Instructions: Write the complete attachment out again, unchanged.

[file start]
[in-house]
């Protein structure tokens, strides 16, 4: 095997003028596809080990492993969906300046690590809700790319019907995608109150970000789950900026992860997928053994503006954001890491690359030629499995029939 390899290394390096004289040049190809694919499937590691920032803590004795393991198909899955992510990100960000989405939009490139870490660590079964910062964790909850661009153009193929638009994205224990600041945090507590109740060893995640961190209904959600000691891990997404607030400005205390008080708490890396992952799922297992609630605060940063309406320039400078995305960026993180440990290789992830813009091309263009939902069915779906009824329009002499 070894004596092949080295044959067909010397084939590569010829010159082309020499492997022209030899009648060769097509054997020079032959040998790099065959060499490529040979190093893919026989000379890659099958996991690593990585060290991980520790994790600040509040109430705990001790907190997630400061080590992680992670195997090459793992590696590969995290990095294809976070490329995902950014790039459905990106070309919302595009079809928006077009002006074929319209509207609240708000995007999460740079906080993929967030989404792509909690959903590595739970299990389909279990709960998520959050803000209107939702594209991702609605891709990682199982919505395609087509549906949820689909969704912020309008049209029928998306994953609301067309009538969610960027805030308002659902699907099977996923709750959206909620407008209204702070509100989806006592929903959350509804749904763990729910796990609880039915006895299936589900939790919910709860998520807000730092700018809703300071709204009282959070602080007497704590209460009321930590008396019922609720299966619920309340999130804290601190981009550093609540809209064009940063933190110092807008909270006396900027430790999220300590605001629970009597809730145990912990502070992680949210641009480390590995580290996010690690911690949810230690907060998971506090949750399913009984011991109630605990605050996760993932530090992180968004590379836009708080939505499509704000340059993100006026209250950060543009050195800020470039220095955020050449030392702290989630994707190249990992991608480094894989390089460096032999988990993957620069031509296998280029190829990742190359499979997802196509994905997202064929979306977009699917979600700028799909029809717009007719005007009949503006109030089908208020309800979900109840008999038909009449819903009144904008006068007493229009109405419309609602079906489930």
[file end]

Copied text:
[in-house]
């Protein structure tokens, strides 16, 4: 095997003028596809080990492993969906300046690590809700790319019907995608109150970000789950900026992860997928053994503006954001890491690359030629499995029939 390899290394390096004289040049190809694919499937590691920032803590004795393991198909899955992510990100960000989405939009490139870490660590079964910062964790909850661009153009193929638009994205224990600041945090507590109740060893995640961190209904959600000691891990997404607030400005205390008080708490890396992952799922297992609630605060940063309406320039400078995305960026993180440990290789992830813009091309263009939902069915779906009824329009002499 070894004596092949080295044959067909010397084939590569010829010159082309020499492997022209030899009648060769097509054997020079032959040998790099065959060499490529040979190093893919026989000379890659099958996991690593990585060290991980520790994790600040509040109430705990001790907190997630400061080590992680992670195997090459793992590696590969995290990095294809976070490329995902950014790039459905990106070309919302595009079809928006077009002006074929319209509207609240708000995007999460740079906080993929967030989404792509909690959903590595739970299990389909279990709960998520959050803000209107939702594209991702609605891709990682199982919505395609087509549906949820689909969704912020309008049209029928998306994953609301067309009538969610960027805030308002659902699907099977996923709750959206909620407008209204702070509100989806006592929903959350509804749904763990729910796990609880039915006895299936589900939790919910709860998520807000730092700018809703300071709204009282959070602080007497704590209460009321930590008396019922609720299966619920309340999130804290601190981009550093609540809209064009940063933190110092807008909270006396900027430790999220300590605001629970009597809730145990912990502070992680949210641009480390590995580290996010690690911690949810230690907060998971506090949750399913009984011991109630605990605050996760993932530090992180968004590379836009708080939505499509704000340059993100006026209250950060543009050195800020470039220095955020050449030392702290989630994707190249990992991608480094894989390089460096032999988990993957620069031509296998280029190829990742190359499979997802196509994905997202064929979306977009699917979600700028799909029809717009007719005007009949503006109030089908208020309800979900109840008999038909009449819903009144904008006068007493229009109405419309609602079906489930």